NASA’s Curiosity rover rolls about the red planet’s surface always looking for things out of the ordinary that might be of interest to NASA. It attempts to search for life forms, as well as learn more about the composition of the red planet.
Curiosity is easily one of NASA’s most important red planet observation tools at this point in time, at least until the Mars 2020 rover can make its way over there.
Recently, however, Curiosity found something rather peculiar. It looks like a metallic alien egg straight out of science fiction movies, but NASA says it’s probably just a meteorite made of dense materials, including metals.
Image Credit: NASA/JPL-Caltech/MSSS
The object was first discovered on October 27th by the mast camera on the Curiosity rover, and it’s quite an interesting find actually.
Curiosity rover’s ChemCam, which is capable of using lasers to determine what something is made out of, fired its lasers at the rock several times. This essentially excites the electrons and emits certain light wavelengths; the type of wavelengths of light that get emitted are the key to what elements are present in the object.
ChemCam found traces of iron, nickel, and phosphorous among other still-undetermined elements.
“Iron meteorites provide records of many different asteroids that broke up, with fragments of their cores ending up on Earth and on Mars,” said Horton Newsom of the University of New Mexico, Albuquerque and a Curiosity ChemCam team member. “Mars may have sampled a different population of asteroids than Earth has.”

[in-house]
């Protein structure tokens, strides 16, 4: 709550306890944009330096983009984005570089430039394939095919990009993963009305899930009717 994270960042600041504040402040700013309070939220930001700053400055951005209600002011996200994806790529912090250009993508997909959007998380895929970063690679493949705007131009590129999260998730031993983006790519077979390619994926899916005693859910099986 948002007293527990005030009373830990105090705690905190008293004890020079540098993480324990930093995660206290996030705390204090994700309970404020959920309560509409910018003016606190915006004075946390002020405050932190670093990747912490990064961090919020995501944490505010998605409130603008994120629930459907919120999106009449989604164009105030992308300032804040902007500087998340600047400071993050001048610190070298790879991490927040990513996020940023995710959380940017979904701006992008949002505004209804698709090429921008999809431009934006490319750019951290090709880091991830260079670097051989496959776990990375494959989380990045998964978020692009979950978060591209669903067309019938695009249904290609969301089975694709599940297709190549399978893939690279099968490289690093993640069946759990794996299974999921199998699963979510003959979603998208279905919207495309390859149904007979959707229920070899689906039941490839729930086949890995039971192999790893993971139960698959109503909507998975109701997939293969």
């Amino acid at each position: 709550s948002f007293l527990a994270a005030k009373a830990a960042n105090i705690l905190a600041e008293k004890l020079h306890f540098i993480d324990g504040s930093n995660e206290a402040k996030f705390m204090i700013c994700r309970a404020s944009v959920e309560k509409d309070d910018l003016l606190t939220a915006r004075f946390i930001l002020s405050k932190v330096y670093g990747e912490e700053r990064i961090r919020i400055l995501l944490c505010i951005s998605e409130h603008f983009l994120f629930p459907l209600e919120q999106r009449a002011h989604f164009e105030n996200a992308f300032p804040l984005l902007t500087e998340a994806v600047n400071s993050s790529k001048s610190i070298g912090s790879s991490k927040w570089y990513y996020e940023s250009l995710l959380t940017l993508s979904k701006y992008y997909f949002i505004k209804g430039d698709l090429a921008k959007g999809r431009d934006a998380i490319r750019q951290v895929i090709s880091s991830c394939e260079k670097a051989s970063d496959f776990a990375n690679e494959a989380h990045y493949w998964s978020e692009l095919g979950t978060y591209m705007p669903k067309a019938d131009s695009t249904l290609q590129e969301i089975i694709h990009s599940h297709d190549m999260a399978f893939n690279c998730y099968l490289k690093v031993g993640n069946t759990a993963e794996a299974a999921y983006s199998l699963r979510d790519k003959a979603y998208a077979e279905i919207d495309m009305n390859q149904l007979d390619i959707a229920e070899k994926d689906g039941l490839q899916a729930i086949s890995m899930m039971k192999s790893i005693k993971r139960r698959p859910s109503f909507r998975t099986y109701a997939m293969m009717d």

The findings reveal that this may be a piece of a once-molten core of an asteroid. It must have broken up at some point in time in space, probably due to some kind of space-based collision, and then this little guy ended up on the red planet as a result.
Curiosity will continue to explore the area to see if any more samples like this can be found. In addition, the rover will be looking for any signs of life in the Murray formation it’s currently driving around.
With NASA’s interest in one day retiring the International Space Station to put mankind on Mars, it’s important to think ahead and really understand the Martian environment before we make any big leaps.